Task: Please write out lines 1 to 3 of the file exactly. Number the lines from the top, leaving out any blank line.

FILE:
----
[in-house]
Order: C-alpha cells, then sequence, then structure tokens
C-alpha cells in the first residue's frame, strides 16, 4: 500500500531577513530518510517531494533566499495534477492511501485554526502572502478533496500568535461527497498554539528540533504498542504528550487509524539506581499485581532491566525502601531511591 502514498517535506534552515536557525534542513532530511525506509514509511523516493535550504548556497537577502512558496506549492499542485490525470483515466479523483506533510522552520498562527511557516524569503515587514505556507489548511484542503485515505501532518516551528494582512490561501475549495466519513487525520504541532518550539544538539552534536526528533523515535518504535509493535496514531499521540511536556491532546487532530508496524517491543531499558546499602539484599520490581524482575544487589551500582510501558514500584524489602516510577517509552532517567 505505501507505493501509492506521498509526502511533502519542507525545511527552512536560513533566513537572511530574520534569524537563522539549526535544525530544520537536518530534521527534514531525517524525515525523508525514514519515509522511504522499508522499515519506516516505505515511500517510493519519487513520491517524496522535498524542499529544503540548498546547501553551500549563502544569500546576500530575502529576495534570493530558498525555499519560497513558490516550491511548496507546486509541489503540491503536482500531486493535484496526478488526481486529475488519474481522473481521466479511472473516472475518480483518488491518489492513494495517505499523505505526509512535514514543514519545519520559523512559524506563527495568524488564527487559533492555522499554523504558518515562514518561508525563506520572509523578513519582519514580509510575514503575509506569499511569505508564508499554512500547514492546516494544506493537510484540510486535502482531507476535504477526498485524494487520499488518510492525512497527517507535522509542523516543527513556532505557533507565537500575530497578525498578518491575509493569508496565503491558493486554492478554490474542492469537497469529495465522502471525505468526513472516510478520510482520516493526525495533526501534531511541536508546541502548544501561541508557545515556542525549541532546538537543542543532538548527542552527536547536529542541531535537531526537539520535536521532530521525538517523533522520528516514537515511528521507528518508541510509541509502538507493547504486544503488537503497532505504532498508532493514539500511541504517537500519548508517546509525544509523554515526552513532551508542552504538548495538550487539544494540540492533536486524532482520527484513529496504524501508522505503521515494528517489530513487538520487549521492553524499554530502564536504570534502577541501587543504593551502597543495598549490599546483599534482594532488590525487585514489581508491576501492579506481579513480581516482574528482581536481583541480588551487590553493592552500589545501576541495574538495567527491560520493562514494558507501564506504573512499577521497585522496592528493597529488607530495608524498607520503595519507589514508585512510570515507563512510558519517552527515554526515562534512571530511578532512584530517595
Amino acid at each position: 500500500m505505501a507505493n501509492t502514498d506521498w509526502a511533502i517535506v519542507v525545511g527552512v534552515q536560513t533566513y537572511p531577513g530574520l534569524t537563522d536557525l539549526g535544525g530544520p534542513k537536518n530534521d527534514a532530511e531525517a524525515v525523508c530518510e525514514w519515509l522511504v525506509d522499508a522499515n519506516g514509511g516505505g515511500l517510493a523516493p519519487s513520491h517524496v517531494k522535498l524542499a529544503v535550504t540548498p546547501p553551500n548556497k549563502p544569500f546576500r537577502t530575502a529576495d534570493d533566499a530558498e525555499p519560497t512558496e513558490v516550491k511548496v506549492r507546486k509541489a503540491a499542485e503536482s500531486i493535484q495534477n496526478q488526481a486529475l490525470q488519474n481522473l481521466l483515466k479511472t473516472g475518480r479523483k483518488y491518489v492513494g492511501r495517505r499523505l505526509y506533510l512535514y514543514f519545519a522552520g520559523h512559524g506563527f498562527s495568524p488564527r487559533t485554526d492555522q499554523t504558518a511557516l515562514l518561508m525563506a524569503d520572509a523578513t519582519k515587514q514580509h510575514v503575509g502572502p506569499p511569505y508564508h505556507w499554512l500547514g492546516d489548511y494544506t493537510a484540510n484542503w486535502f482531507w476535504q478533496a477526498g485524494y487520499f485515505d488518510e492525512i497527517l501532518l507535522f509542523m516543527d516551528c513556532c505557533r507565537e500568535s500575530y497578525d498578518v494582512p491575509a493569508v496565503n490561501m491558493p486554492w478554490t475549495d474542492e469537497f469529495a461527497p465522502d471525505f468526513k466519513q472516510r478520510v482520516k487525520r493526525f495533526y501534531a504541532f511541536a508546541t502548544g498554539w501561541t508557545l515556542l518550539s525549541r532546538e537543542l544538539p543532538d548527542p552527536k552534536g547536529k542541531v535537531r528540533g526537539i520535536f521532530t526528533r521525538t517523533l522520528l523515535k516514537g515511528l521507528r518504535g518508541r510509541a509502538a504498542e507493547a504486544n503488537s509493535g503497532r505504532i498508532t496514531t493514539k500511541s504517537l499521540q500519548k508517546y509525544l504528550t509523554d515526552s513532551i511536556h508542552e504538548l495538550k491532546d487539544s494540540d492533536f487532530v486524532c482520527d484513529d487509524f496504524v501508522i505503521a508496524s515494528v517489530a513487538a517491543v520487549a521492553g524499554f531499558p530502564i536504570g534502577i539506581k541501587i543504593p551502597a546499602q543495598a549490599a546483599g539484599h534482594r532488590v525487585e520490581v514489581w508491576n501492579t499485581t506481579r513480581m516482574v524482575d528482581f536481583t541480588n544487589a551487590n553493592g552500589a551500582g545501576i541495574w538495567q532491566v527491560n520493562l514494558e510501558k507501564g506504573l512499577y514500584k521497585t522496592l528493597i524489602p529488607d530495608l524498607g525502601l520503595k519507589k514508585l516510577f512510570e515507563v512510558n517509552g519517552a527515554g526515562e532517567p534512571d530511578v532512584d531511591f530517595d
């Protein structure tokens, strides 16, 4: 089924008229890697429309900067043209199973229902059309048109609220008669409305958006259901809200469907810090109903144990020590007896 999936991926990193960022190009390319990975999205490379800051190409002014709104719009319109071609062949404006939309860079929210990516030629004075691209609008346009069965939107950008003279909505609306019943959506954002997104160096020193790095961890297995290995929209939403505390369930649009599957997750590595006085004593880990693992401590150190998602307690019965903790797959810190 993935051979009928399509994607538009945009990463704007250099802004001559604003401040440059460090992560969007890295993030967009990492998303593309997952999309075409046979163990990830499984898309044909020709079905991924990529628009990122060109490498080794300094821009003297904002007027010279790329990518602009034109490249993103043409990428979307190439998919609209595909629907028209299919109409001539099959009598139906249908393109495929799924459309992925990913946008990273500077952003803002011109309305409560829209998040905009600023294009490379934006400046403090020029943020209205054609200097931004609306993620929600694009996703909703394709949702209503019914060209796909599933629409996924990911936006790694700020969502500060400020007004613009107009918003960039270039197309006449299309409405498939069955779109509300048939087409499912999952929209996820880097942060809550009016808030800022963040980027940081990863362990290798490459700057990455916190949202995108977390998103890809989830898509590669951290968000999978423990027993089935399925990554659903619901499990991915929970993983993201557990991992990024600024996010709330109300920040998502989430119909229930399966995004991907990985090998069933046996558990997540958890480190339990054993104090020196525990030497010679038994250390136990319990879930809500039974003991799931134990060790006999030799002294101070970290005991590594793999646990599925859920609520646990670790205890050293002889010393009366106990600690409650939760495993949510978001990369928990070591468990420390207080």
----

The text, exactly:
[in-house]
Order: C-alpha cells, then sequence, then structure tokens
C-alpha cells in the first residue's frame, strides 16, 4: 500500500531577513530518510517531494533566499495534477492511501485554526502572502478533496500568535461527497498554539528540533504498542504528550487509524539506581499485581532491566525502601531511591 502514498517535506534552515536557525534542513532530511525506509514509511523516493535550504548556497537577502512558496506549492499542485490525470483515466479523483506533510522552520498562527511557516524569503515587514505556507489548511484542503485515505501532518516551528494582512490561501475549495466519513487525520504541532518550539544538539552534536526528533523515535518504535509493535496514531499521540511536556491532546487532530508496524517491543531499558546499602539484599520490581524482575544487589551500582510501558514500584524489602516510577517509552532517567 505505501507505493501509492506521498509526502511533502519542507525545511527552512536560513533566513537572511530574520534569524537563522539549526535544525530544520537536518530534521527534514531525517524525515525523508525514514519515509522511504522499508522499515519506516516505505515511500517510493519519487513520491517524496522535498524542499529544503540548498546547501553551500549563502544569500546576500530575502529576495534570493530558498525555499519560497513558490516550491511548496507546486509541489503540491503536482500531486493535484496526478488526481486529475488519474481522473481521466479511472473516472475518480483518488491518489492513494495517505499523505505526509512535514514543514519545519520559523512559524506563527495568524488564527487559533492555522499554523504558518515562514518561508525563506520572509523578513519582519514580509510575514503575509506569499511569505508564508499554512500547514492546516494544506493537510484540510486535502482531507476535504477526498485524494487520499488518510492525512497527517507535522509542523516543527513556532505557533507565537500575530497578525498578518491575509493569508496565503491558493486554492478554490474542492469537497469529495465522502471525505468526513472516510478520510482520516493526525495533526501534531511541536508546541502548544501561541508557545515556542525549541532546538537543542543532538548527542552527536547536529542541531535537531526537539520535536521532530521525538517523533522520528516514537515511528521507528518508541510509541509502538507493547504486544503488537503497532505504532498508532493514539500511541504517537500519548508517546509525544509523554515526552513532551508542552504538548495538550487539544494540540492533536486524532482520527484513529496504524501508522505503521515494528517489530513487538520487549521492553524499554530502564536504570534502577541501587543504593551502597543495598549490599546483599534482594532488590525487585514489581508491576501492579506481579513480581516482574528482581536481583541480588551487590553493592552500589545501576541495574538495567527491560520493562514494558507501564506504573512499577521497585522496592528493597529488607530495608524498607520503595519507589514508585512510570515507563512510558519517552527515554526515562534512571530511578532512584530517595